11. Is inspiration properly to be attributed to the Scripture writer or to the Scripture written? In the former case, inspiration would apply especially to the relationship between God and the author, something done to the apostle or prophet. In the latter case, the emphasis is placed more on the resulting product. Another possibility is to combine these two options: it is primarily the author that is inspired, and secondarily the writing.
12. Finally, to how much of the material dealt with by the author does inspiration apply? Does it pertain only to salvific matters, so that when dealing with supporting matters, such as science and history, the author is largely unaided? Or does inspiration operate with respect to the other matters as well?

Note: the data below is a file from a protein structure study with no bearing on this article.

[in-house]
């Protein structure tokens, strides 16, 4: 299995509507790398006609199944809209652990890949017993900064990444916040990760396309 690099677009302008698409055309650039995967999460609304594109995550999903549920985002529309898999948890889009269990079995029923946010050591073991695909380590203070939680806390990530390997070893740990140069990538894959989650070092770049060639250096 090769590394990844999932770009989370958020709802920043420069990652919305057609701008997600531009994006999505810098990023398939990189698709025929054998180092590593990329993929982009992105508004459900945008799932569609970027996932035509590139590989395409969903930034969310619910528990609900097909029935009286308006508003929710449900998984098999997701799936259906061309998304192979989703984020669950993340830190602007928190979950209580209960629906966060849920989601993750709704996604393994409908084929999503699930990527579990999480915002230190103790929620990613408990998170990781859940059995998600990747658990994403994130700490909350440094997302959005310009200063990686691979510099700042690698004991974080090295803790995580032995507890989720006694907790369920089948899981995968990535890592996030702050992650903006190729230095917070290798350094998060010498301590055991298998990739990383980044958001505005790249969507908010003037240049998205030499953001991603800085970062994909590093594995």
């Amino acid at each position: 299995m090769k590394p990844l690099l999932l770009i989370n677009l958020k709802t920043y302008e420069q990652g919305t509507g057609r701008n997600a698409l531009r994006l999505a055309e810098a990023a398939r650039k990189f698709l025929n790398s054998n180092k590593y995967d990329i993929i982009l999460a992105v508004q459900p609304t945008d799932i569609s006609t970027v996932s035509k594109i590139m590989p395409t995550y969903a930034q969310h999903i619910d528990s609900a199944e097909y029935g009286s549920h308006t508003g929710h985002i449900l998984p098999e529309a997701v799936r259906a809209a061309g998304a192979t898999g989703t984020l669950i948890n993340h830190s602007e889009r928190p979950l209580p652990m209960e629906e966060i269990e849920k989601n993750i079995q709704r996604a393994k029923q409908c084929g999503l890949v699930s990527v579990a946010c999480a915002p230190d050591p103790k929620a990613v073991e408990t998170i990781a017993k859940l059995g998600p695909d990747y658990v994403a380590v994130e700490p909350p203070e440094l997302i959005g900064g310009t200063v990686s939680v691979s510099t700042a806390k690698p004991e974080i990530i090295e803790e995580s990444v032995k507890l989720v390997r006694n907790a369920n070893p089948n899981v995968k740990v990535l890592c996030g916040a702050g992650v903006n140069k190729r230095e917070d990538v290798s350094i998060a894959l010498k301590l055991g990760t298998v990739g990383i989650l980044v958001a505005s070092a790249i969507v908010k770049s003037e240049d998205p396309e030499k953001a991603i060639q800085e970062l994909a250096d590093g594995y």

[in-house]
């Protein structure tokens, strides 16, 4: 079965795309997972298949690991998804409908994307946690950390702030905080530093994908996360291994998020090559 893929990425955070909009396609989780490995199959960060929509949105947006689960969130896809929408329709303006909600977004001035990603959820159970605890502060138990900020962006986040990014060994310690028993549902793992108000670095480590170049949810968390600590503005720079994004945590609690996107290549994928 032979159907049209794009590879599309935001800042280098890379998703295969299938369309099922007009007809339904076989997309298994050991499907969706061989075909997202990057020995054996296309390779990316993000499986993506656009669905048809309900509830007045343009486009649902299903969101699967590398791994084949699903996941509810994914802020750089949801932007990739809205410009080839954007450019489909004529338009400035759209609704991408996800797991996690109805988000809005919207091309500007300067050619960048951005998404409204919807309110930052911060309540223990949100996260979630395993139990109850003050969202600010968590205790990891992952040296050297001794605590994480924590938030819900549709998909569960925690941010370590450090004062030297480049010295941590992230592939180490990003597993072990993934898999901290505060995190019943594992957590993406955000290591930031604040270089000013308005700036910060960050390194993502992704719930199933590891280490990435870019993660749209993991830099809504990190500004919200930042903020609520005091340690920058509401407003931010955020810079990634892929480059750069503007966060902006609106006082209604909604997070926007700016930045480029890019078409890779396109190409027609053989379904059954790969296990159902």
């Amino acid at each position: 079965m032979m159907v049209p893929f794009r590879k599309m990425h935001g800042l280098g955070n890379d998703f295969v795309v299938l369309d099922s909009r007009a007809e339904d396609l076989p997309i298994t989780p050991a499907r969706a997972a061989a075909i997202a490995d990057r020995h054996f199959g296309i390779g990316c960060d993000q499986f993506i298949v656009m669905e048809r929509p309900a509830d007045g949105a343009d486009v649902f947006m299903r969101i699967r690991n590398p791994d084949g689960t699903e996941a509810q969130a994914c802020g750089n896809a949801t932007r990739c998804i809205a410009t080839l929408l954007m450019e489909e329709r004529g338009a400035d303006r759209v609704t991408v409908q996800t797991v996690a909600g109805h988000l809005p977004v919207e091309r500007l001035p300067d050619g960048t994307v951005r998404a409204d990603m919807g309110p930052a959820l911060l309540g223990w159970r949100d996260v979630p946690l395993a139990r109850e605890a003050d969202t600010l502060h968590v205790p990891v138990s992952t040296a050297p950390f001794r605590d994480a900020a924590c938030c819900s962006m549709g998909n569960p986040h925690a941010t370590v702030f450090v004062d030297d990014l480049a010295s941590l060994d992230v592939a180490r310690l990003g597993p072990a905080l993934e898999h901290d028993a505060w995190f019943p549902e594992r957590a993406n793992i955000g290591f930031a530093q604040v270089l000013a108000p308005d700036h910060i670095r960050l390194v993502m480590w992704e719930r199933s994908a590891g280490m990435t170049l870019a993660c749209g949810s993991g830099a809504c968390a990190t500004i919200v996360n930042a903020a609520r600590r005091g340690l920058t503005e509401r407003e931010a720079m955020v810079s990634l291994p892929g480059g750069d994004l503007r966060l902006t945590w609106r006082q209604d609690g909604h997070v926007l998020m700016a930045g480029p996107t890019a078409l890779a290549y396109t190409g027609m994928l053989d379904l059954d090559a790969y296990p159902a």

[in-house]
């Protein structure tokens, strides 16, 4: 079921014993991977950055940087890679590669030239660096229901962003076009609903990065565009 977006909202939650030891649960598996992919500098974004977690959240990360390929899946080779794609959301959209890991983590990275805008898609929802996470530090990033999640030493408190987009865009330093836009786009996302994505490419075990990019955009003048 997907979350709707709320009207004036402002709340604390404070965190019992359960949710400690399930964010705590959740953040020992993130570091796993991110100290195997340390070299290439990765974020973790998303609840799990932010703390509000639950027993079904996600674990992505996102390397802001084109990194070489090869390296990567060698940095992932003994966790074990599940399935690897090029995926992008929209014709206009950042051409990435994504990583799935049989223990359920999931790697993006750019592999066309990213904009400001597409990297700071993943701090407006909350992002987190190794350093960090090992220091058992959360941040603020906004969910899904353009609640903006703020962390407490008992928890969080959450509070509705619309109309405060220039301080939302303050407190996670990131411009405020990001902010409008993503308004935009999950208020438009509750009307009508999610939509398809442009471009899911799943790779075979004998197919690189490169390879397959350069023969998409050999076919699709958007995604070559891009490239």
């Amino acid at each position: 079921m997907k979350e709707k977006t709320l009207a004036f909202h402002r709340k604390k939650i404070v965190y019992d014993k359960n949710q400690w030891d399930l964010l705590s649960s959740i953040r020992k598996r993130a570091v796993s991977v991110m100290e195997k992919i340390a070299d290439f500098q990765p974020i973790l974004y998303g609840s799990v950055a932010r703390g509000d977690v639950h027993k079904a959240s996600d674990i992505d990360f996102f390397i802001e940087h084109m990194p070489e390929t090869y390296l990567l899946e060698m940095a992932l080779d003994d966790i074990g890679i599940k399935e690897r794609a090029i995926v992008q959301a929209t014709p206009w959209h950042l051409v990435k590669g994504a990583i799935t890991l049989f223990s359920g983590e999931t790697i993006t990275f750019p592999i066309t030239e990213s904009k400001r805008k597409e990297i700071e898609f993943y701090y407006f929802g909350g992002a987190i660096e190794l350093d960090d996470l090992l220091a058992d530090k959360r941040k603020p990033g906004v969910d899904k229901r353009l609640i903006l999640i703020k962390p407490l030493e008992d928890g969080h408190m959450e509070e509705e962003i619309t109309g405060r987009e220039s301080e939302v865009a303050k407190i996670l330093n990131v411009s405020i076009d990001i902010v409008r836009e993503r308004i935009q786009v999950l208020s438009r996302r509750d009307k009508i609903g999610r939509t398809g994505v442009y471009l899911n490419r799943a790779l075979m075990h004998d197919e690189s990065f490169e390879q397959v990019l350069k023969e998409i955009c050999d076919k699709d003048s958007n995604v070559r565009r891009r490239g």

Theories of Inspiration
A number of views have arisen regarding the nature of inspiration. A brief survey will help us see the various ways in which the issues we have just raised have been worked out.
1. The intuition theory makes inspiration largely a high degree of insight. Some within left-wing liberalism hold such a view. Inspiration is the functioning of a high gift, perhaps almost like an artistic ability but nonetheless a natural endowment, a permanent possession. The Scripture writers were religious geniuses. The Hebrew people had a particular gift for the religious, just as some groups seem to have special aptitude for mathematics or languages. On this basis, inspiration of the Scripture writers was essentially no different from that of other great religious and philosophical thinkers, such as Plato and Buddha. The Bible then is great religious literature reflecting the Hebrew people’s spiritual experiences.2